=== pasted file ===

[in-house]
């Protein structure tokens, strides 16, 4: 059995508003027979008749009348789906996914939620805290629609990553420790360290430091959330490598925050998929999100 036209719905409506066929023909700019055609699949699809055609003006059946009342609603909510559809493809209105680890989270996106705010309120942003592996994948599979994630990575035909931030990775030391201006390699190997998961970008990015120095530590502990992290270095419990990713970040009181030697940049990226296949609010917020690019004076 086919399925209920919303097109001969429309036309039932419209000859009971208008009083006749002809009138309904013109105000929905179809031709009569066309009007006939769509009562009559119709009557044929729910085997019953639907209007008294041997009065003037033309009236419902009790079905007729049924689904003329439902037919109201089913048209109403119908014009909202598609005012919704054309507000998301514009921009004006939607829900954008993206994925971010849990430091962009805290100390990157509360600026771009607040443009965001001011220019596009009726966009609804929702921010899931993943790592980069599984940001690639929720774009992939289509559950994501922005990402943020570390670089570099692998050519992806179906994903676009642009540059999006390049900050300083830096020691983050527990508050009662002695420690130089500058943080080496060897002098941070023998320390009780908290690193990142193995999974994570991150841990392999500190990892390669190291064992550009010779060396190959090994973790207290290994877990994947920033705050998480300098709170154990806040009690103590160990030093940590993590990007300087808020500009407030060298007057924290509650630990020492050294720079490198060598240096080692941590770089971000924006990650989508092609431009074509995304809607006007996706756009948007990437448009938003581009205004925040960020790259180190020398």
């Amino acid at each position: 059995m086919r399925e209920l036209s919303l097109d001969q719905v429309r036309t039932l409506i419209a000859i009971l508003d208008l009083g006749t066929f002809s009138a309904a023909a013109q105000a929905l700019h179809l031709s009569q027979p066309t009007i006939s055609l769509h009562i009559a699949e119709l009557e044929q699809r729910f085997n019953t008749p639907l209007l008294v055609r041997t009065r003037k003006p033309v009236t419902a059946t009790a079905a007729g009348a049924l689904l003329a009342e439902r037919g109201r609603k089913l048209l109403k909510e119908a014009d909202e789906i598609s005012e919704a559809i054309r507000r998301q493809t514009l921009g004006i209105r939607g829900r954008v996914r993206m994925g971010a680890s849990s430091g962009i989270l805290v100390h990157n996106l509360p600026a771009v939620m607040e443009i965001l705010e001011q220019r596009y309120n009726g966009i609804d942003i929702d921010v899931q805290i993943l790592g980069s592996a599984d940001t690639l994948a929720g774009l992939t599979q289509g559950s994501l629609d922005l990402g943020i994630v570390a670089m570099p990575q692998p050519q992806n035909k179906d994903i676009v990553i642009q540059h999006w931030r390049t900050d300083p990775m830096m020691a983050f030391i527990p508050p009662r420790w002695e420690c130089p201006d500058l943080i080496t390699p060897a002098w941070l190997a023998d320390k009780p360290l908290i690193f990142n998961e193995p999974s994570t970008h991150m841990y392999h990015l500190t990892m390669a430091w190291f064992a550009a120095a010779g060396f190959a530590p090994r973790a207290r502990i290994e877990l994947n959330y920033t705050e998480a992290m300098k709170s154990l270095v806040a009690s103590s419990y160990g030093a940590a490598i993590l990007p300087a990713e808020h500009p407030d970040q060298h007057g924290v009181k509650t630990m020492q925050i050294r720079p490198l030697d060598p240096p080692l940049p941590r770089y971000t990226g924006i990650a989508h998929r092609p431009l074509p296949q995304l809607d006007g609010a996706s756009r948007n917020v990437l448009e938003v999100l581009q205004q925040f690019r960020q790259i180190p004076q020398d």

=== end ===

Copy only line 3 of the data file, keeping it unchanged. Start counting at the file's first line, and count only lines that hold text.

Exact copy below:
């Amino acid at each position: 059995m086919r399925e209920l036209s919303l097109d001969q719905v429309r036309t039932l409506i419209a000859i009971l508003d208008l009083g006749t066929f002809s009138a309904a023909a013109q105000a929905l700019h179809l031709s009569q027979p066309t009007i006939s055609l769509h009562i009559a699949e119709l009557e044929q699809r729910f085997n019953t008749p639907l209007l008294v055609r041997t009065r003037k003006p033309v009236t419902a059946t009790a079905a007729g009348a049924l689904l003329a009342e439902r037919g109201r609603k089913l048209l109403k909510e119908a014009d909202e789906i598609s005012e919704a559809i054309r507000r998301q493809t514009l921009g004006i209105r939607g829900r954008v996914r993206m994925g971010a680890s849990s430091g962009i989270l805290v100390h990157n996106l509360p600026a771009v939620m607040e443009i965001l705010e001011q220019r596009y309120n009726g966009i609804d942003i929702d921010v899931q805290i993943l790592g980069s592996a599984d940001t690639l994948a929720g774009l992939t599979q289509g559950s994501l629609d922005l990402g943020i994630v570390a670089m570099p990575q692998p050519q992806n035909k179906d994903i676009v990553i642009q540059h999006w931030r390049t900050d300083p990775m830096m020691a983050f030391i527990p508050p009662r420790w002695e420690c130089p201006d500058l943080i080496t390699p060897a002098w941070l190997a023998d320390k009780p360290l908290i690193f990142n998961e193995p999974s994570t970008h991150m841990y392999h990015l500190t990892m390669a430091w190291f064992a550009a120095a010779g060396f190959a530590p090994r973790a207290r502990i290994e877990l994947n959330y920033t705050e998480a992290m300098k709170s154990l270095v806040a009690s103590s419990y160990g030093a940590a490598i993590l990007p300087a990713e808020h500009p407030d970040q060298h007057g924290v009181k509650t630990m020492q925050i050294r720079p490198l030697d060598p240096p080692l940049p941590r770089y971000t990226g924006i990650a989508h998929r092609p431009l074509p296949q995304l809607d006007g609010a996706s756009r948007n917020v990437l448009e938003v999100l581009q205004q925040f690019r960020q790259i180190p004076q020398d």